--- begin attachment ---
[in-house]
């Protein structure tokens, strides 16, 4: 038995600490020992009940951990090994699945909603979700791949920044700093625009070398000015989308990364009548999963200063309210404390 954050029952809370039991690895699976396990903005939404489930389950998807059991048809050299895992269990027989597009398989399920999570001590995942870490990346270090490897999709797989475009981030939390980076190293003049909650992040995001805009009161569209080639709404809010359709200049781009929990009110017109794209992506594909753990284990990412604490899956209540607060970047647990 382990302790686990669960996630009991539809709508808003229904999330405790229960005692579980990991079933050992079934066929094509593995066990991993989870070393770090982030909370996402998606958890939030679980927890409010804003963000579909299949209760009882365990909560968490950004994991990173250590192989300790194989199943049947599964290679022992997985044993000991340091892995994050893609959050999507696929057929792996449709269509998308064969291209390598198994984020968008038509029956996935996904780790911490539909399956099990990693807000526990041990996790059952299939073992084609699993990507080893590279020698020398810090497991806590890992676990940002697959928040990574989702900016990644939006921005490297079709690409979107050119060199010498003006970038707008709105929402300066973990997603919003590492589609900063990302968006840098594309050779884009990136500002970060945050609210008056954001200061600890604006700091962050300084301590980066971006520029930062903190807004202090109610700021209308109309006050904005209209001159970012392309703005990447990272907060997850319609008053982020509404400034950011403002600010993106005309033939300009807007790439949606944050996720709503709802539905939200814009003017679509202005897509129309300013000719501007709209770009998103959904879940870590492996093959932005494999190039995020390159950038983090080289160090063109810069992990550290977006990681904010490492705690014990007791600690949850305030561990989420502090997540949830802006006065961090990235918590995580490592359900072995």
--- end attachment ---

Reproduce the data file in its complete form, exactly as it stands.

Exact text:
[in-house]
């Protein structure tokens, strides 16, 4: 038995600490020992009940951990090994699945909603979700791949920044700093625009070398000015989308990364009548999963200063309210404390 954050029952809370039991690895699976396990903005939404489930389950998807059991048809050299895992269990027989597009398989399920999570001590995942870490990346270090490897999709797989475009981030939390980076190293003049909650992040995001805009009161569209080639709404809010359709200049781009929990009110017109794209992506594909753990284990990412604490899956209540607060970047647990 382990302790686990669960996630009991539809709508808003229904999330405790229960005692579980990991079933050992079934066929094509593995066990991993989870070393770090982030909370996402998606958890939030679980927890409010804003963000579909299949209760009882365990909560968490950004994991990173250590192989300790194989199943049947599964290679022992997985044993000991340091892995994050893609959050999507696929057929792996449709269509998308064969291209390598198994984020968008038509029956996935996904780790911490539909399956099990990693807000526990041990996790059952299939073992084609699993990507080893590279020698020398810090497991806590890992676990940002697959928040990574989702900016990644939006921005490297079709690409979107050119060199010498003006970038707008709105929402300066973990997603919003590492589609900063990302968006840098594309050779884009990136500002970060945050609210008056954001200061600890604006700091962050300084301590980066971006520029930062903190807004202090109610700021209308109309006050904005209209001159970012392309703005990447990272907060997850319609008053982020509404400034950011403002600010993106005309033939300009807007790439949606944050996720709503709802539905939200814009003017679509202005897509129309300013000719501007709209770009998103959904879940870590492996093959932005494999190039995020390159950038983090080289160090063109810069992990550290977006990681904010490492705690014990007791600690949850305030561990989420502090997540949830802006006065961090990235918590995580490592359900072995």